Many Black Women of this Fortress
Graça, Mónica and Adwoa, Three Enslaved Women of Portugal’s African Empire
A haunting triple biography of women whose lives were indelibly shaped by slavery, race and the Inquisition.
This book presents rare evidence about the lives of three African women in the sixteenth century—the very period from which we can trace the origins of global empires, slavery, capitalism, modern religious dogma and anti-Black violence. These features of today’s world took shape as Portugal built a global empire on African gold and bodies. Forced labour was essential to the world economy of the Atlantic basin, and afflicted many African women and girls who were enslaved and manumitted, baptised and unconvinced.
While some women liaised with European and mixed-race men along the West African coast, others, ordinary yet bold, pushed back against new forms of captivity, racial capitalism, religious orthodoxy and sexual violence, as if they were already self-governing. Many Black Women of this Fortress lays bare the insurgent ideas and actions of Graça, Mónica and Adwoa, charting how they advocated for themselves and exercised spiritual and female power. Theirs is a collective story, written from obscurity; from the forgotten and overlooked colonial records. By drawing attention to their lives, we dare to grasp the complexities of modernity’s gestation.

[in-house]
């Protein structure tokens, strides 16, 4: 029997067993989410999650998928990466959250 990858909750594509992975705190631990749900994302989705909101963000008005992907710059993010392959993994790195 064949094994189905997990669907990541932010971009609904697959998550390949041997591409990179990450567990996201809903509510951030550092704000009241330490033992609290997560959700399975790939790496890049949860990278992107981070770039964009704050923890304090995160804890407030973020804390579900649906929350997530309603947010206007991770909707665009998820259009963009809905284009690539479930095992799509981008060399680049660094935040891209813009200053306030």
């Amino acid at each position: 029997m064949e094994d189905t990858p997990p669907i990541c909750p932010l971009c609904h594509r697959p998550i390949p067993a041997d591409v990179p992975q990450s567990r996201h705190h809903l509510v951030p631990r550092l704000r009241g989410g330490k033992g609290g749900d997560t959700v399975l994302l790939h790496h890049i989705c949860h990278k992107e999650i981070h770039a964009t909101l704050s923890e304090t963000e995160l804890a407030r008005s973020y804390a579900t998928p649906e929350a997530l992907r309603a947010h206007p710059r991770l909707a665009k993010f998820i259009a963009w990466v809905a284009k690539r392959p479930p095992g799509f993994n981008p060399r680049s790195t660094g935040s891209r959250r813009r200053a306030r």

Kwasi Konadu is John D. and Catherine T. MacArthur Endowed Chair and Professor at Colgate University, teaching worldwide African histories and cultures. He is the author of Our Own Way in This Part of the World: Biography of an African Community, Culture, and Nation; and co-editor of The Ghana Reader.